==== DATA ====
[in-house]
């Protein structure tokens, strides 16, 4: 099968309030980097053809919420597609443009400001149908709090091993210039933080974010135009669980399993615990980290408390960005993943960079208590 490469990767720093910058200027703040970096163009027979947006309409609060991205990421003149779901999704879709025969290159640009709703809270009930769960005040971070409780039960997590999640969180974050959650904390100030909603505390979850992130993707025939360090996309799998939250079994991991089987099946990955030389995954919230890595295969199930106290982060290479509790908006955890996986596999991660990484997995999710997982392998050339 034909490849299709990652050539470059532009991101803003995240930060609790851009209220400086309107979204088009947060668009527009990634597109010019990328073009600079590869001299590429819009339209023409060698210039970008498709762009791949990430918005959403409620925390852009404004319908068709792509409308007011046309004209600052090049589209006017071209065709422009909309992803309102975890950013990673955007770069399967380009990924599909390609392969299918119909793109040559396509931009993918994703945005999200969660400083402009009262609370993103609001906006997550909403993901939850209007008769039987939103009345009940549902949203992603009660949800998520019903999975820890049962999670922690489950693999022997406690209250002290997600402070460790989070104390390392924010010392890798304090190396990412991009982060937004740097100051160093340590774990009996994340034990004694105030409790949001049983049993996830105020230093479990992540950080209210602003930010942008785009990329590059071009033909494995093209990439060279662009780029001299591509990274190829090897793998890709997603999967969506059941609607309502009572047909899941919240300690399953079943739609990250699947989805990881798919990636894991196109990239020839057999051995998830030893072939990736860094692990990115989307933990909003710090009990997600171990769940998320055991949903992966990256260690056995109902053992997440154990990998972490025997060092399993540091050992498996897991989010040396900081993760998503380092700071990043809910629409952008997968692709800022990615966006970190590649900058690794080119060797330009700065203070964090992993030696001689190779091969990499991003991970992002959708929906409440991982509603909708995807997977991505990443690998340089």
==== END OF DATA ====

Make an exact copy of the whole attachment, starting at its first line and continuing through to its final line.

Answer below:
[in-house]
């Protein structure tokens, strides 16, 4: 099968309030980097053809919420597609443009400001149908709090091993210039933080974010135009669980399993615990980290408390960005993943960079208590 490469990767720093910058200027703040970096163009027979947006309409609060991205990421003149779901999704879709025969290159640009709703809270009930769960005040971070409780039960997590999640969180974050959650904390100030909603505390979850992130993707025939360090996309799998939250079994991991089987099946990955030389995954919230890595295969199930106290982060290479509790908006955890996986596999991660990484997995999710997982392998050339 034909490849299709990652050539470059532009991101803003995240930060609790851009209220400086309107979204088009947060668009527009990634597109010019990328073009600079590869001299590429819009339209023409060698210039970008498709762009791949990430918005959403409620925390852009404004319908068709792509409308007011046309004209600052090049589209006017071209065709422009909309992803309102975890950013990673955007770069399967380009990924599909390609392969299918119909793109040559396509931009993918994703945005999200969660400083402009009262609370993103609001906006997550909403993901939850209007008769039987939103009345009940549902949203992603009660949800998520019903999975820890049962999670922690489950693999022997406690209250002290997600402070460790989070104390390392924010010392890798304090190396990412991009982060937004740097100051160093340590774990009996994340034990004694105030409790949001049983049993996830105020230093479990992540950080209210602003930010942008785009990329590059071009033909494995093209990439060279662009780029001299591509990274190829090897793998890709997603999967969506059941609607309502009572047909899941919240300690399953079943739609990250699947989805990881798919990636894991196109990239020839057999051995998830030893072939990736860094692990990115989307933990909003710090009990997600171990769940998320055991949903992966990256260690056995109902053992997440154990990998972490025997060092399993540091050992498996897991989010040396900081993760998503380092700071990043809910629409952008997968692709800022990615966006970190590649900058690794080119060797330009700065203070964090992993030696001689190779091969990499991003991970992002959708929906409440991982509603909708995807997977991505990443690998340089």